Benjamin Franklin's American Enlightenment: Documenting Early American Science at the American Philosophical Society
December 2, 2020
1:00-2:00 p.m. EST
Register for the event via Zoom: https://us02web.zoom.us/webinar/register/WN_6L5Uu0l6RIm0vRWhUrJM8Q
Join us to celebrate the launch of the National Endowment for the Humanities CARES-funded project Benjamin Franklin's American Enlightenment: Documenting Early American Science at the American Philosophical Society. NEH CARES Fellows Jeffery Appelhans, Janine Boldt, Bethany Farrell, and Julie Fisher will talk about their work over the past six months. Learn about what went into making the APS’s first virtual exhibition tour, creating new transcriptions of the original APS minutes, researching the books written by eighteenth-century APS Members, and transcribing and analyzing the shop ledgers of Benjamin and Deborah Read Franklin. You can visit the Benjamin Franklin's American Enlightenment website [https://diglib.amphilsoc.org/franklinsenlightenment/] to see all the projects created under the grant.
Jeffery R. Appelhans specializes in the political and religious culture of early America. He completed his Ph.D. in History at the University of Delaware in 2018. His NEH CARES project is a bibliographic database of the publications of APS Members elected between 1775 and 1785, The database will include the works of such figures as George Washington, John Adams, John Jay, Thomas Jefferson, and John Witherspoon. When not contributing to the APS Members Bibliography and Biography project, he is revising his book manuscript, tentatively titled The Creation of American Catholicism: From the Revolution to the Early Republic.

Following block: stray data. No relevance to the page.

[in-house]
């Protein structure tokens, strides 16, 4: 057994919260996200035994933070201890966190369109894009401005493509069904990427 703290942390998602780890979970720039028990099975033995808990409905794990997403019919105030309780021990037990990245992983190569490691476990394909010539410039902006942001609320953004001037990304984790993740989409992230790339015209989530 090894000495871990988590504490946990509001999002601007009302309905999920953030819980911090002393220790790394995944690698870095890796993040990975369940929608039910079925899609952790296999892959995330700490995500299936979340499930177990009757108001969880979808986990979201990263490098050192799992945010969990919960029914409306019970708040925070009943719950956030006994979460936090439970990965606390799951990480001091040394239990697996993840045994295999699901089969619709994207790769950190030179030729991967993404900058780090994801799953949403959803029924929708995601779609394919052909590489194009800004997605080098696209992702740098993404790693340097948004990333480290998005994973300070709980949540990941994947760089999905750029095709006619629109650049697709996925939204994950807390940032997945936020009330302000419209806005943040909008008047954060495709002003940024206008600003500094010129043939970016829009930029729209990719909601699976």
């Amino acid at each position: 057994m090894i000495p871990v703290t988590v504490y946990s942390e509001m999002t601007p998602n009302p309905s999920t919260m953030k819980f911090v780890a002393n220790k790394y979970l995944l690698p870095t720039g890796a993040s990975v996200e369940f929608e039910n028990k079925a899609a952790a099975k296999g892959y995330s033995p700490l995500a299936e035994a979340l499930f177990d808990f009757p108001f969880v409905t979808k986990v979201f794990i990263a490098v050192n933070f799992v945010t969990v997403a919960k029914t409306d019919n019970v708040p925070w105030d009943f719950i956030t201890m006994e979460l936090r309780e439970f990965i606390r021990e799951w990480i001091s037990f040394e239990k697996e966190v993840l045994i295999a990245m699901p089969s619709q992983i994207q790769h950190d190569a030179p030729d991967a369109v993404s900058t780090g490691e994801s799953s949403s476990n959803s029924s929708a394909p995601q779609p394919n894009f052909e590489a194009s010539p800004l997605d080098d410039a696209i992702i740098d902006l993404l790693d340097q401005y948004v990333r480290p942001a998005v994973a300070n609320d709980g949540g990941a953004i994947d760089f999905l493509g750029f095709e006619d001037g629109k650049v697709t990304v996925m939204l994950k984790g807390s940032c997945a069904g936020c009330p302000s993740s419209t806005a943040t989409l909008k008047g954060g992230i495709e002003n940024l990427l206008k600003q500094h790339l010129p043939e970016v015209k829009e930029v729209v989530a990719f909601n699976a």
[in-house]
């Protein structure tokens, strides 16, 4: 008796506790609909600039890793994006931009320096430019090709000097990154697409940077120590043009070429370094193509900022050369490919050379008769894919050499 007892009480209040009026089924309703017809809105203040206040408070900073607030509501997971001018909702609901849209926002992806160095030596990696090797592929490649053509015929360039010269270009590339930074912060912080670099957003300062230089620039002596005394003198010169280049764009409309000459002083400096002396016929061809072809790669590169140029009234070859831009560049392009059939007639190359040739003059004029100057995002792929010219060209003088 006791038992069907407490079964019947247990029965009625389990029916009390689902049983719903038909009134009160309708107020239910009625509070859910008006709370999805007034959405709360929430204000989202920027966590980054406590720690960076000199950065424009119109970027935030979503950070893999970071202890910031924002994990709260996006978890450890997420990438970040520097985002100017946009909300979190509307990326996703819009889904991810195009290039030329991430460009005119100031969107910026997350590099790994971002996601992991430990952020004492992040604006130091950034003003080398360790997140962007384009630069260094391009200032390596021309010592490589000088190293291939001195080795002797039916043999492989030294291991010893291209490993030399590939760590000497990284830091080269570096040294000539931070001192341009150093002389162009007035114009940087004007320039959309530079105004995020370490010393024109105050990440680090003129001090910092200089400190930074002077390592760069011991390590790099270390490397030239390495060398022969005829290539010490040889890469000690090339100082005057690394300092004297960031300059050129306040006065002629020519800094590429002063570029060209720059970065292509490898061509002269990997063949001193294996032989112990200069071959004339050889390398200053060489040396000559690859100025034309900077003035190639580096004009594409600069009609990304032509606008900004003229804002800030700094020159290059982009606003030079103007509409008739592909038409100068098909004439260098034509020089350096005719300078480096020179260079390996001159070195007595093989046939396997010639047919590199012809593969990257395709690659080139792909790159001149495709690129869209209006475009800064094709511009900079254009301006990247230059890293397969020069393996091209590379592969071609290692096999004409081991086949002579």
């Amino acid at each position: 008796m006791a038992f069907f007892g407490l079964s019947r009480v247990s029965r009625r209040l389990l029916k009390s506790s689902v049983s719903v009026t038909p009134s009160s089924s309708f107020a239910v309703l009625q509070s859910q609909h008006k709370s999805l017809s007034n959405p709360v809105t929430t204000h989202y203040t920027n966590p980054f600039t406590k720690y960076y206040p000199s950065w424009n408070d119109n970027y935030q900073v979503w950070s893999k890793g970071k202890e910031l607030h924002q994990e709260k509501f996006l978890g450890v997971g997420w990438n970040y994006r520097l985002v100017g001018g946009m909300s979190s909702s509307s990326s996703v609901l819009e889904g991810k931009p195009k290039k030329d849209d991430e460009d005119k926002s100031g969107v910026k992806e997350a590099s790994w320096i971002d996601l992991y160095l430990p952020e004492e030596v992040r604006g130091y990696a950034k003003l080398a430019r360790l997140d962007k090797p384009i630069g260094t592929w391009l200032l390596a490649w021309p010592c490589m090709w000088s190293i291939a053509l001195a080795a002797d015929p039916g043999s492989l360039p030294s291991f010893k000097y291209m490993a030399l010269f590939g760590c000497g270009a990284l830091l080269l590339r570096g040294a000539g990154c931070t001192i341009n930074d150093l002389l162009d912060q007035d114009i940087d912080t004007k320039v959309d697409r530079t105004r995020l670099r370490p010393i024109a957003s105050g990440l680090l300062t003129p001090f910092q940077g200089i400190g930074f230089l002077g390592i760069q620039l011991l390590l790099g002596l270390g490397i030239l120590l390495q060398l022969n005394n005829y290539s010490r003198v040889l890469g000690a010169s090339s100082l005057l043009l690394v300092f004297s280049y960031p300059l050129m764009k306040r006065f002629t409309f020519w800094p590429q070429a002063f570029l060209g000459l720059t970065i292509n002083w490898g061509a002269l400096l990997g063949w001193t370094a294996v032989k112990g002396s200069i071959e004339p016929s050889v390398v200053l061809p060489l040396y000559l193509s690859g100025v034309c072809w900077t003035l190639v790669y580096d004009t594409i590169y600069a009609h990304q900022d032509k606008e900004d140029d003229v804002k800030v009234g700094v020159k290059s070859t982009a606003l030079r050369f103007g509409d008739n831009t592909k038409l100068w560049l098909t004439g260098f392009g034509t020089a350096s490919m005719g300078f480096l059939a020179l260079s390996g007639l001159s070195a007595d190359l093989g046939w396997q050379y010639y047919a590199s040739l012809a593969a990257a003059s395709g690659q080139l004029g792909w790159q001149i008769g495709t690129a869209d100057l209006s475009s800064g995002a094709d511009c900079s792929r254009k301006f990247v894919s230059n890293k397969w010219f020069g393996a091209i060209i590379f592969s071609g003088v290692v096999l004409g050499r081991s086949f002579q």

Janine Yorimoto Boldt received her Ph.D. in American Studies from William & Mary in 2018. Her NEH CARES project is a virtual exhibition and catalogue of the APS exhibition Dr. Franklin, Citizen Scientist, the exhibition for which she was the lead curator as the 2018-2020 Andrew W. Mellon Foundation Postdoctoral Curatorial Fellow. Her current book project investigates the political function and development of portraiture in colonial Virginia and, in collaboration with the Omohundro Institute of Early American History & Culture, she recently launched the interactive database Colonial Virginia Portraits.
Bethany Farrell is a Ph.D. Candidate in Art History at Temple University. Her NEH CARES project focuses on the transcription and analysis of Benjamin Franklin’s business and personal financial account books and transactions that document trade, material consumption, information exchange, and financial relationships in early America. Her dissertation focuses on the sixteenth-century painter Bronzino’s art production and its relation to the bureaucracy and transnational exchange of Cosimo I’s court.
Julie Fisher is a scholar of English-colonial politics, language acquisition, and borderland communities who holds a Ph.D. in History from the University of Delaware with a focus on Early American and Native American history. Her NEH CARES project is an online transcription of the APS’s minutes from 1774 to 1787. She is the co-author of Ninigret, Sachem of the Niantics and Narragansetts: Diplomacy, War, and the Balance of Power in Seventeenth-Century New England and Indian Country, which appeared with Cornell University Press in 2014. She is also a consulting editor with the Native Northeast Portal, a digital humanities project based at Yale University.
For more information or to ask a question, email Kyle Roberts (firstname.lastname@example.org)